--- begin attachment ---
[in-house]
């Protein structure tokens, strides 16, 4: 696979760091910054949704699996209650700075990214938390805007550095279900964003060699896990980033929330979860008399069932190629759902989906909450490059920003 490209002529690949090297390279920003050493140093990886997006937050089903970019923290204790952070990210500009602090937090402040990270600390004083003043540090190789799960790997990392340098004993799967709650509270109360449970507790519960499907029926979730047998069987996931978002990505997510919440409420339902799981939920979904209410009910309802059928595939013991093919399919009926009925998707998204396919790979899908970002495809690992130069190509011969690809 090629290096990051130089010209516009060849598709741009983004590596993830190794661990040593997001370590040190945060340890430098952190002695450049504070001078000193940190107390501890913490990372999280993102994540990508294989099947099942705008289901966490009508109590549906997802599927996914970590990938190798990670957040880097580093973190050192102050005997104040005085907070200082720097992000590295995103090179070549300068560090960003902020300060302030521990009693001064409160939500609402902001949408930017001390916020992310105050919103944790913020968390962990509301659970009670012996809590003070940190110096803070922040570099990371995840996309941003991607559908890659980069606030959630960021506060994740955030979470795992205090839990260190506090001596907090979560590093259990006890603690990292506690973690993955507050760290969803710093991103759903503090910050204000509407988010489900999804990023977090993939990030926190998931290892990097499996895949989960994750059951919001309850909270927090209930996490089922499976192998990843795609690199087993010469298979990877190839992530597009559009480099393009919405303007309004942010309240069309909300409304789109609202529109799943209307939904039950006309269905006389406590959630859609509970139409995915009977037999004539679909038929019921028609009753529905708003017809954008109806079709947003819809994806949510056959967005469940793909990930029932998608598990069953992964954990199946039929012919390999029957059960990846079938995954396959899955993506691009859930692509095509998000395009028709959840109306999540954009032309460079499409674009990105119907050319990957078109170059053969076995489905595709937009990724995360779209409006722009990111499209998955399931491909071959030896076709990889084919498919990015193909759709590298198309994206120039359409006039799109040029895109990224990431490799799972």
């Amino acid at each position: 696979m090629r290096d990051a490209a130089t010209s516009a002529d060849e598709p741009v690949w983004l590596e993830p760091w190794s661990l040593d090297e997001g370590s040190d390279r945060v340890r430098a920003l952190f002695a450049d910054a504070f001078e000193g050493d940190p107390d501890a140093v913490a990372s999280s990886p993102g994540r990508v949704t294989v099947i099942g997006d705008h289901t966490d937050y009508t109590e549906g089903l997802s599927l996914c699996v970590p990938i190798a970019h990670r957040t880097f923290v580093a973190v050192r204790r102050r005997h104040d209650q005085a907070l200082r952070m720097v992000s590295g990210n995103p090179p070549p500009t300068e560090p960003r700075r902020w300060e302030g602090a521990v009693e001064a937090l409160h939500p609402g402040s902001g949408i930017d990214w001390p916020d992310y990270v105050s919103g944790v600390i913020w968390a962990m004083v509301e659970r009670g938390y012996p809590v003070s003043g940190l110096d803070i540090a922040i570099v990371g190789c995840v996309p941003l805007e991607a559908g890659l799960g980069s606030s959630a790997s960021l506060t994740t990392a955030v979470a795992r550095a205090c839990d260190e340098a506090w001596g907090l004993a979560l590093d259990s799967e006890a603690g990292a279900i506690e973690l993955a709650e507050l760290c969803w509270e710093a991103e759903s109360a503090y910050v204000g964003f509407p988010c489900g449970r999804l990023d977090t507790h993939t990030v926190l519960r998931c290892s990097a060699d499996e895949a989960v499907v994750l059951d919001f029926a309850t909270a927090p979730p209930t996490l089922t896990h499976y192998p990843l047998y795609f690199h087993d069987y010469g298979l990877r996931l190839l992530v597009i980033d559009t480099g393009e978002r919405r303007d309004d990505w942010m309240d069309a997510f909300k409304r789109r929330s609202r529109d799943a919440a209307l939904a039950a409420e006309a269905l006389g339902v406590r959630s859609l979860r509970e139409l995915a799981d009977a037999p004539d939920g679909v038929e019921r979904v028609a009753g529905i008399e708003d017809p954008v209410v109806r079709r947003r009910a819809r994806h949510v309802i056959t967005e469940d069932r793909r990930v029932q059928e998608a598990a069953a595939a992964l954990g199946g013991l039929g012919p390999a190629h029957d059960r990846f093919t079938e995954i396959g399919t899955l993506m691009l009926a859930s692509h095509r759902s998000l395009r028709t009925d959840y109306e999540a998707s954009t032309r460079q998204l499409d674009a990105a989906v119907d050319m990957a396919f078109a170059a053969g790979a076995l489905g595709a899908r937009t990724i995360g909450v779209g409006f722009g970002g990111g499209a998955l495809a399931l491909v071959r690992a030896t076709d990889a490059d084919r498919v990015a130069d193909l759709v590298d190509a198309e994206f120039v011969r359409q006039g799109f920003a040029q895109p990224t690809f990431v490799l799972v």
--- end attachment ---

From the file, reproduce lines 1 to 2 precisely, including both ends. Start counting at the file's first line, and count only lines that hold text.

[in-house]
């Protein structure tokens, strides 16, 4: 696979760091910054949704699996209650700075990214938390805007550095279900964003060699896990980033929330979860008399069932190629759902989906909450490059920003 490209002529690949090297390279920003050493140093990886997006937050089903970019923290204790952070990210500009602090937090402040990270600390004083003043540090190789799960790997990392340098004993799967709650509270109360449970507790519960499907029926979730047998069987996931978002990505997510919440409420339902799981939920979904209410009910309802059928595939013991093919399919009926009925998707998204396919790979899908970002495809690992130069190509011969690809 090629290096990051130089010209516009060849598709741009983004590596993830190794661990040593997001370590040190945060340890430098952190002695450049504070001078000193940190107390501890913490990372999280993102994540990508294989099947099942705008289901966490009508109590549906997802599927996914970590990938190798990670957040880097580093973190050192102050005997104040005085907070200082720097992000590295995103090179070549300068560090960003902020300060302030521990009693001064409160939500609402902001949408930017001390916020992310105050919103944790913020968390962990509301659970009670012996809590003070940190110096803070922040570099990371995840996309941003991607559908890659980069606030959630960021506060994740955030979470795992205090839990260190506090001596907090979560590093259990006890603690990292506690973690993955507050760290969803710093991103759903503090910050204000509407988010489900999804990023977090993939990030926190998931290892990097499996895949989960994750059951919001309850909270927090209930996490089922499976192998990843795609690199087993010469298979990877190839992530597009559009480099393009919405303007309004942010309240069309909300409304789109609202529109799943209307939904039950006309269905006389406590959630859609509970139409995915009977037999004539679909038929019921028609009753529905708003017809954008109806079709947003819809994806949510056959967005469940793909990930029932998608598990069953992964954990199946039929012919390999029957059960990846079938995954396959899955993506691009859930692509095509998000395009028709959840109306999540954009032309460079499409674009990105119907050319990957078109170059053969076995489905595709937009990724995360779209409006722009990111499209998955399931491909071959030896076709990889084919498919990015193909759709590298198309994206120039359409006039799109040029895109990224990431490799799972």